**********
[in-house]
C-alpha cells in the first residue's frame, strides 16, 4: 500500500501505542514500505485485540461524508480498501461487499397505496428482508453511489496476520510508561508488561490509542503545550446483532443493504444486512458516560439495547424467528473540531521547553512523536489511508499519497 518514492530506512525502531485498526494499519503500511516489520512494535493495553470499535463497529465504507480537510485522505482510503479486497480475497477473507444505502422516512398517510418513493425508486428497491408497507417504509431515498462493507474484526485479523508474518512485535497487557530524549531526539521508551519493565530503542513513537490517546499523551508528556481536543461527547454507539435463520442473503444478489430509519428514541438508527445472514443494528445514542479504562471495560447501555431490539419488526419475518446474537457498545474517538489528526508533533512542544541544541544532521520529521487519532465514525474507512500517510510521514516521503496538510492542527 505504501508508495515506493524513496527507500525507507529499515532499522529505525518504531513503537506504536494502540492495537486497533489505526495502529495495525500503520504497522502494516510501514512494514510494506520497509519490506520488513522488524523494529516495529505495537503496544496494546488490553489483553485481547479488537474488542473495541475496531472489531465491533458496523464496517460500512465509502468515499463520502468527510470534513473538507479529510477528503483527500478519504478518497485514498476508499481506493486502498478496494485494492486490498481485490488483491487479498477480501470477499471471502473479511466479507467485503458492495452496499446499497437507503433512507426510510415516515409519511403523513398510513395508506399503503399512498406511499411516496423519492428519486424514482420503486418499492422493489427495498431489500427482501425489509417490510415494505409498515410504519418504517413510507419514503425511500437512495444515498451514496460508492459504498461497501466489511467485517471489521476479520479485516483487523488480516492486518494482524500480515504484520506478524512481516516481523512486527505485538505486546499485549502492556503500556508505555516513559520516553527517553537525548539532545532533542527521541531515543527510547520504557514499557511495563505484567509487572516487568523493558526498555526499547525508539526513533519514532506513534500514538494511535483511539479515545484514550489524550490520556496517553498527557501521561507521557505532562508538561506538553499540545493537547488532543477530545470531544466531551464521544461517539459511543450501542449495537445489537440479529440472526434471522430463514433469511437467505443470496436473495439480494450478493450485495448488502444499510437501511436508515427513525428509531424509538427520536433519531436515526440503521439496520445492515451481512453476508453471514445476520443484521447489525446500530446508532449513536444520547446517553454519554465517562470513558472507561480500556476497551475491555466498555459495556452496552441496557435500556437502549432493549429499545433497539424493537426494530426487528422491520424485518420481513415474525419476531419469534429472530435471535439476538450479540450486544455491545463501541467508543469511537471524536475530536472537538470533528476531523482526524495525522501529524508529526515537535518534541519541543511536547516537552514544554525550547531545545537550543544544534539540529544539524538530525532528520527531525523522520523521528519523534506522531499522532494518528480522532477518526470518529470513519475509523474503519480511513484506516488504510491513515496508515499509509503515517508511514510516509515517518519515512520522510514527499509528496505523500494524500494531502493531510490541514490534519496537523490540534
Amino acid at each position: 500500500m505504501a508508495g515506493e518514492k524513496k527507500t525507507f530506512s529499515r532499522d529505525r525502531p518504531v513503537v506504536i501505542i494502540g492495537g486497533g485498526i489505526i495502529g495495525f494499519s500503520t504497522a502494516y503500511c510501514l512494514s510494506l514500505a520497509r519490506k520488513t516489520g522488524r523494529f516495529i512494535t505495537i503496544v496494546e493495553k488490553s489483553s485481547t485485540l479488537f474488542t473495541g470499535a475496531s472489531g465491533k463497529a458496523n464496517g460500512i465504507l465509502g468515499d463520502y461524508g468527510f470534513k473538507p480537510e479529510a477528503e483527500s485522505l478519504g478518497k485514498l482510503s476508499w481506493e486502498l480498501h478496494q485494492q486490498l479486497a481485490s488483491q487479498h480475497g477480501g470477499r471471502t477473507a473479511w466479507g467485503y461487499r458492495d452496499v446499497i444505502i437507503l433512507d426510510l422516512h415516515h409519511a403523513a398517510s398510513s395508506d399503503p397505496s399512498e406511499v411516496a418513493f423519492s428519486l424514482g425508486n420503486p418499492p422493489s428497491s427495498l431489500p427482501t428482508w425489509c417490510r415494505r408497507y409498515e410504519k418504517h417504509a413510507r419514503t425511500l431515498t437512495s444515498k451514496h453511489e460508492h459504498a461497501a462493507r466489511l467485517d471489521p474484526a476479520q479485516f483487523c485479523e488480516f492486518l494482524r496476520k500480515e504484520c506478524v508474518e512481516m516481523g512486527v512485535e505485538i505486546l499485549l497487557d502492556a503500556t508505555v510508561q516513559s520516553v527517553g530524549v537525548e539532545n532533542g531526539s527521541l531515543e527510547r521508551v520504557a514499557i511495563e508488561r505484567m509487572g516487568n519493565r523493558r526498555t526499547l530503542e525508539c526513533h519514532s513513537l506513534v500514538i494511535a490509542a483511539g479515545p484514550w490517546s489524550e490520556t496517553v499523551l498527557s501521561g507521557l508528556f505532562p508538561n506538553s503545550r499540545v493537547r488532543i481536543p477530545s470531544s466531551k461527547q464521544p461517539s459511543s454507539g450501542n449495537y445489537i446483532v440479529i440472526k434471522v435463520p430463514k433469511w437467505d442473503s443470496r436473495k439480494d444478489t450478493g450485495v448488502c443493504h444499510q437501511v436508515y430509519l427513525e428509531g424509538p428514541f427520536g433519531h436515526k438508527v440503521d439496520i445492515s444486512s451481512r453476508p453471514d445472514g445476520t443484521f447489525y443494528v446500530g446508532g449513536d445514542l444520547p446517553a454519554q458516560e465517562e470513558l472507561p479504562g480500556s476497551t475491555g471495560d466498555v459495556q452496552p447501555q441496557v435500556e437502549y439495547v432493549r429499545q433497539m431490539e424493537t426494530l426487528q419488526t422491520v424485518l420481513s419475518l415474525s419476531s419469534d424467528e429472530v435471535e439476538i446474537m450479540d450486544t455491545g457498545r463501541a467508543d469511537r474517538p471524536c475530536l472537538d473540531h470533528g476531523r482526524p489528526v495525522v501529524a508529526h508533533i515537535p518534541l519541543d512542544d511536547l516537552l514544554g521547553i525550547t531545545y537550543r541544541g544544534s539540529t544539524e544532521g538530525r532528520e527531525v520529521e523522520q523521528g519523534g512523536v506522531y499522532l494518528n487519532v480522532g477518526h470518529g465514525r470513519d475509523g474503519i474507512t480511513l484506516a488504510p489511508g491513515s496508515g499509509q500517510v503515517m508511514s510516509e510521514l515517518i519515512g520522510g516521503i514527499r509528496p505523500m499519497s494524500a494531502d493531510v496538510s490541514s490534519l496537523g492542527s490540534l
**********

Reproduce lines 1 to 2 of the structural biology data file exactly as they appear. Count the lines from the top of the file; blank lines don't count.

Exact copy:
[in-house]
C-alpha cells in the first residue's frame, strides 16, 4: 500500500501505542514500505485485540461524508480498501461487499397505496428482508453511489496476520510508561508488561490509542503545550446483532443493504444486512458516560439495547424467528473540531521547553512523536489511508499519497 518514492530506512525502531485498526494499519503500511516489520512494535493495553470499535463497529465504507480537510485522505482510503479486497480475497477473507444505502422516512398517510418513493425508486428497491408497507417504509431515498462493507474484526485479523508474518512485535497487557530524549531526539521508551519493565530503542513513537490517546499523551508528556481536543461527547454507539435463520442473503444478489430509519428514541438508527445472514443494528445514542479504562471495560447501555431490539419488526419475518446474537457498545474517538489528526508533533512542544541544541544532521520529521487519532465514525474507512500517510510521514516521503496538510492542527 505504501508508495515506493524513496527507500525507507529499515532499522529505525518504531513503537506504536494502540492495537486497533489505526495502529495495525500503520504497522502494516510501514512494514510494506520497509519490506520488513522488524523494529516495529505495537503496544496494546488490553489483553485481547479488537474488542473495541475496531472489531465491533458496523464496517460500512465509502468515499463520502468527510470534513473538507479529510477528503483527500478519504478518497485514498476508499481506493486502498478496494485494492486490498481485490488483491487479498477480501470477499471471502473479511466479507467485503458492495452496499446499497437507503433512507426510510415516515409519511403523513398510513395508506399503503399512498406511499411516496423519492428519486424514482420503486418499492422493489427495498431489500427482501425489509417490510415494505409498515410504519418504517413510507419514503425511500437512495444515498451514496460508492459504498461497501466489511467485517471489521476479520479485516483487523488480516492486518494482524500480515504484520506478524512481516516481523512486527505485538505486546499485549502492556503500556508505555516513559520516553527517553537525548539532545532533542527521541531515543527510547520504557514499557511495563505484567509487572516487568523493558526498555526499547525508539526513533519514532506513534500514538494511535483511539479515545484514550489524550490520556496517553498527557501521561507521557505532562508538561506538553499540545493537547488532543477530545470531544466531551464521544461517539459511543450501542449495537445489537440479529440472526434471522430463514433469511437467505443470496436473495439480494450478493450485495448488502444499510437501511436508515427513525428509531424509538427520536433519531436515526440503521439496520445492515451481512453476508453471514445476520443484521447489525446500530446508532449513536444520547446517553454519554465517562470513558472507561480500556476497551475491555466498555459495556452496552441496557435500556437502549432493549429499545433497539424493537426494530426487528422491520424485518420481513415474525419476531419469534429472530435471535439476538450479540450486544455491545463501541467508543469511537471524536475530536472537538470533528476531523482526524495525522501529524508529526515537535518534541519541543511536547516537552514544554525550547531545545537550543544544534539540529544539524538530525532528520527531525523522520523521528519523534506522531499522532494518528480522532477518526470518529470513519475509523474503519480511513484506516488504510491513515496508515499509509503515517508511514510516509515517518519515512520522510514527499509528496505523500494524500494531502493531510490541514490534519496537523490540534